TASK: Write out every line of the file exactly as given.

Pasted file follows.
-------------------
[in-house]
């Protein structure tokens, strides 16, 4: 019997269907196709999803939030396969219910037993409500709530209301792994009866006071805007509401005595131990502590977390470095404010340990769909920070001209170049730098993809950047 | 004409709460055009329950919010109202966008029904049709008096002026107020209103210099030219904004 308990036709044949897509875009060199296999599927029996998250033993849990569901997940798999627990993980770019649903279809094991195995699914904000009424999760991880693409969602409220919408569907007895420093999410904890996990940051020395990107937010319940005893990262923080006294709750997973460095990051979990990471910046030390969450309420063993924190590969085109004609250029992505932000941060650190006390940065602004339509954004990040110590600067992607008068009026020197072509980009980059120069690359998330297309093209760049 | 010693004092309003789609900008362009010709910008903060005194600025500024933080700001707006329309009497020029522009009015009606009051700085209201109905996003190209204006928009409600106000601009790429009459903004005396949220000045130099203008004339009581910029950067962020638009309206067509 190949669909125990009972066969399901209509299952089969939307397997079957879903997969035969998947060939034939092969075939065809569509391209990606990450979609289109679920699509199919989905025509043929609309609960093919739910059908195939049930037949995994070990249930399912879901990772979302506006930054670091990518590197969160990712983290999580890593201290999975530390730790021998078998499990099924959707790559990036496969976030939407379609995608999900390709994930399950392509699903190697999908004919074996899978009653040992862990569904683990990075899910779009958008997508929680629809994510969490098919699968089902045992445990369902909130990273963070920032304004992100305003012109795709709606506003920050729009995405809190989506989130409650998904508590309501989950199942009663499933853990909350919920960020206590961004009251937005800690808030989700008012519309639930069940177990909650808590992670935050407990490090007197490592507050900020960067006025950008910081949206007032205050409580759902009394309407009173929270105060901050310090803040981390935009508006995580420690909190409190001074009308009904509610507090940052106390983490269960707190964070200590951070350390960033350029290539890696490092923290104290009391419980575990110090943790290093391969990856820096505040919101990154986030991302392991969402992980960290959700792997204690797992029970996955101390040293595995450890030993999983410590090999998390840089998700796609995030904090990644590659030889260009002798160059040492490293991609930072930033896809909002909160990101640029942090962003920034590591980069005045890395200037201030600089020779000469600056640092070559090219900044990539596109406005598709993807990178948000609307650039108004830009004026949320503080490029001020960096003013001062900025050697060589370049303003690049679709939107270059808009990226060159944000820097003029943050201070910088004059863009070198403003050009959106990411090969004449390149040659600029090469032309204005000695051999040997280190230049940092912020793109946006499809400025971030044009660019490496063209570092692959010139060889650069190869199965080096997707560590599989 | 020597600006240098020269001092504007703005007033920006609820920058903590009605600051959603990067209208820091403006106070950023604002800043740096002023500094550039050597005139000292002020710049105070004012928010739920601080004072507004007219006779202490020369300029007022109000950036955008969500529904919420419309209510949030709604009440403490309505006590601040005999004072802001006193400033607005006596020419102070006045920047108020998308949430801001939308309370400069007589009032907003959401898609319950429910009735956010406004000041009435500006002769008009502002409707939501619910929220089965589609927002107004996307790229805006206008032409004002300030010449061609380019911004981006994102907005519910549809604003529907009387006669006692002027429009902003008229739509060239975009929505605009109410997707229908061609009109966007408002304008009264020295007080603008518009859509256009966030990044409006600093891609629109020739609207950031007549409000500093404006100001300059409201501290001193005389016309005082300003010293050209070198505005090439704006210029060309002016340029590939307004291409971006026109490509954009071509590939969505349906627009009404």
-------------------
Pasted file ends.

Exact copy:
[in-house]
């Protein structure tokens, strides 16, 4: 019997269907196709999803939030396969219910037993409500709530209301792994009866006071805007509401005595131990502590977390470095404010340990769909920070001209170049730098993809950047 | 004409709460055009329950919010109202966008029904049709008096002026107020209103210099030219904004 308990036709044949897509875009060199296999599927029996998250033993849990569901997940798999627990993980770019649903279809094991195995699914904000009424999760991880693409969602409220919408569907007895420093999410904890996990940051020395990107937010319940005893990262923080006294709750997973460095990051979990990471910046030390969450309420063993924190590969085109004609250029992505932000941060650190006390940065602004339509954004990040110590600067992607008068009026020197072509980009980059120069690359998330297309093209760049 | 010693004092309003789609900008362009010709910008903060005194600025500024933080700001707006329309009497020029522009009015009606009051700085209201109905996003190209204006928009409600106000601009790429009459903004005396949220000045130099203008004339009581910029950067962020638009309206067509 190949669909125990009972066969399901209509299952089969939307397997079957879903997969035969998947060939034939092969075939065809569509391209990606990450979609289109679920699509199919989905025509043929609309609960093919739910059908195939049930037949995994070990249930399912879901990772979302506006930054670091990518590197969160990712983290999580890593201290999975530390730790021998078998499990099924959707790559990036496969976030939407379609995608999900390709994930399950392509699903190697999908004919074996899978009653040992862990569904683990990075899910779009958008997508929680629809994510969490098919699968089902045992445990369902909130990273963070920032304004992100305003012109795709709606506003920050729009995405809190989506989130409650998904508590309501989950199942009663499933853990909350919920960020206590961004009251937005800690808030989700008012519309639930069940177990909650808590992670935050407990490090007197490592507050900020960067006025950008910081949206007032205050409580759902009394309407009173929270105060901050310090803040981390935009508006995580420690909190409190001074009308009904509610507090940052106390983490269960707190964070200590951070350390960033350029290539890696490092923290104290009391419980575990110090943790290093391969990856820096505040919101990154986030991302392991969402992980960290959700792997204690797992029970996955101390040293595995450890030993999983410590090999998390840089998700796609995030904090990644590659030889260009002798160059040492490293991609930072930033896809909002909160990101640029942090962003920034590591980069005045890395200037201030600089020779000469600056640092070559090219900044990539596109406005598709993807990178948000609307650039108004830009004026949320503080490029001020960096003013001062900025050697060589370049303003690049679709939107270059808009990226060159944000820097003029943050201070910088004059863009070198403003050009959106990411090969004449390149040659600029090469032309204005000695051999040997280190230049940092912020793109946006499809400025971030044009660019490496063209570092692959010139060889650069190869199965080096997707560590599989 | 020597600006240098020269001092504007703005007033920006609820920058903590009605600051959603990067209208820091403006106070950023604002800043740096002023500094550039050597005139000292002020710049105070004012928010739920601080004072507004007219006779202490020369300029007022109000950036955008969500529904919420419309209510949030709604009440403490309505006590601040005999004072802001006193400033607005006596020419102070006045920047108020998308949430801001939308309370400069007589009032907003959401898609319950429910009735956010406004000041009435500006002769008009502002409707939501619910929220089965589609927002107004996307790229805006206008032409004002300030010449061609380019911004981006994102907005519910549809604003529907009387006669006692002027429009902003008229739509060239975009929505605009109410997707229908061609009109966007408002304008009264020295007080603008518009859509256009966030990044409006600093891609629109020739609207950031007549409000500093404006100001300059409201501290001193005389016309005082300003010293050209070198505005090439704006210029060309002016340029590939307004291409971006026109490509954009071509590939969505349906627009009404």